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My Hard-Working Students

I’ve just had an email from a student to say that she is wrestling with her revision, the clock is ticking, no pen to paper yet (an anachronistic image?) and her submission is due on Wednesday. I’ve forgotten where she works—advertising I think—and know that she is not able, right now, to write full-time; she has a job, she is supporting herself which, in itself, is an achievement these days. Though the economy seems to be improving, many of my students in the past two years, have either been out of work, headed for grad school as an alternative to looking for employment, or been laid off in the middle of the term. How to keep writing under so much pressure? Clearly, it’s not easy.

The workshop is a peaceful oasis where ideas can surface unimpeded by the challenges of daily life. But despite the calm ambiance, many students arrive amped-up, eager to get as much out of the class as possible, or unable to shake off the demands of their strenuous day. One is a doctor, another a lawyer, another in IT, one is a widow, another about to get married. They all come to my class for the same reason: They have something to say and are burning to say it. My job is to help them get there.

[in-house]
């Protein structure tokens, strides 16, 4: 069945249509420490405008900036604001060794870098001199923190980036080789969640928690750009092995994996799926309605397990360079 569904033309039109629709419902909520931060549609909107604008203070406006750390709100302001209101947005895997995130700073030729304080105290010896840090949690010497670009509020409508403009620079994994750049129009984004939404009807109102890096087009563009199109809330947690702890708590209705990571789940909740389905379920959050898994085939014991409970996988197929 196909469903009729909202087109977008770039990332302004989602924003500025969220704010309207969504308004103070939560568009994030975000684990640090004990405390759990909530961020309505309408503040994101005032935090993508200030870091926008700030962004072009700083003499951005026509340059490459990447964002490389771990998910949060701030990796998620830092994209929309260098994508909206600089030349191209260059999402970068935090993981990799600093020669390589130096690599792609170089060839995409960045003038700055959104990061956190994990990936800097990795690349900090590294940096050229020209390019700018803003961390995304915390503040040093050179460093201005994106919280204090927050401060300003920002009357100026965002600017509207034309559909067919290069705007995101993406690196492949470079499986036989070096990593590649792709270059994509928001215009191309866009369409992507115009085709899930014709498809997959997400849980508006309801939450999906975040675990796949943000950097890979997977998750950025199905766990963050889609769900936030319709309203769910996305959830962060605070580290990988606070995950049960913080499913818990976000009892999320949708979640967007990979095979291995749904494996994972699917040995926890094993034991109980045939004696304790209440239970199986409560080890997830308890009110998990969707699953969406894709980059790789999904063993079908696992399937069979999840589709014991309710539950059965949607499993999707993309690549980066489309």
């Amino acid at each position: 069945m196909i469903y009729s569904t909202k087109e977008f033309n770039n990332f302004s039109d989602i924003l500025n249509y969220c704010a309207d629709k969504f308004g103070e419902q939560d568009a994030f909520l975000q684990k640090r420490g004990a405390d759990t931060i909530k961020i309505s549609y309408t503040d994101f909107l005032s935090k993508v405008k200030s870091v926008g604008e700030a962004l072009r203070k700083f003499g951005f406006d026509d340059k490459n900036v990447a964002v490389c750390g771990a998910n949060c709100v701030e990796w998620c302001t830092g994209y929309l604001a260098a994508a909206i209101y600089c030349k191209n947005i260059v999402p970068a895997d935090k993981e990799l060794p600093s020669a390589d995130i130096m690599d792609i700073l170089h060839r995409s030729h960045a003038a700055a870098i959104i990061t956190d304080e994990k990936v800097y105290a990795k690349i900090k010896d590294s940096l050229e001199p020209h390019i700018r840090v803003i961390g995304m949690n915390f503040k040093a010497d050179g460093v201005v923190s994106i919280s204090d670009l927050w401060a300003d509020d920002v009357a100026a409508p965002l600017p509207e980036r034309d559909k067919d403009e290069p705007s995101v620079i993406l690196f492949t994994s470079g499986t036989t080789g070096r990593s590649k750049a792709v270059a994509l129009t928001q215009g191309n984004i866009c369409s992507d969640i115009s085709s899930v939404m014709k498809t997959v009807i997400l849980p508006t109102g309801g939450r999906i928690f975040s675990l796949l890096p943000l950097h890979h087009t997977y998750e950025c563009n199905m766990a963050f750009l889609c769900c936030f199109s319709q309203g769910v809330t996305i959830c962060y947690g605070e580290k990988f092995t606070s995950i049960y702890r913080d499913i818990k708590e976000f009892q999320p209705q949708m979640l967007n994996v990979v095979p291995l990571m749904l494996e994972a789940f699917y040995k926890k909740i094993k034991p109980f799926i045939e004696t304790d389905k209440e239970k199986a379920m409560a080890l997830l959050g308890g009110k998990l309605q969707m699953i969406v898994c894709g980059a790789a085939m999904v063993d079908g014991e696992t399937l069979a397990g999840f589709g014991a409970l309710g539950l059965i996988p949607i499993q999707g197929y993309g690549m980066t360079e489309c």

I do my best with the tools and experience I’ve accumulated after many years of teaching and writing. Most of the time, my students leave the workshop gratified that they can envision a writing life, but I can’t do much about what happens outside the classroom except to say: Take it easy. Go for a walk. Bring your notebook with you. Sit under a tree and write, or don’t write. Just daydream, meditate, leave your smart phone at home, don’t cram your days with appointments. Most things can wait. Even a submission to the workshop can wait. Watch the birds and the sunset. Feel the wind. Get away from your obligations. Get inside yourself. Writing is a solitary, quiet place.
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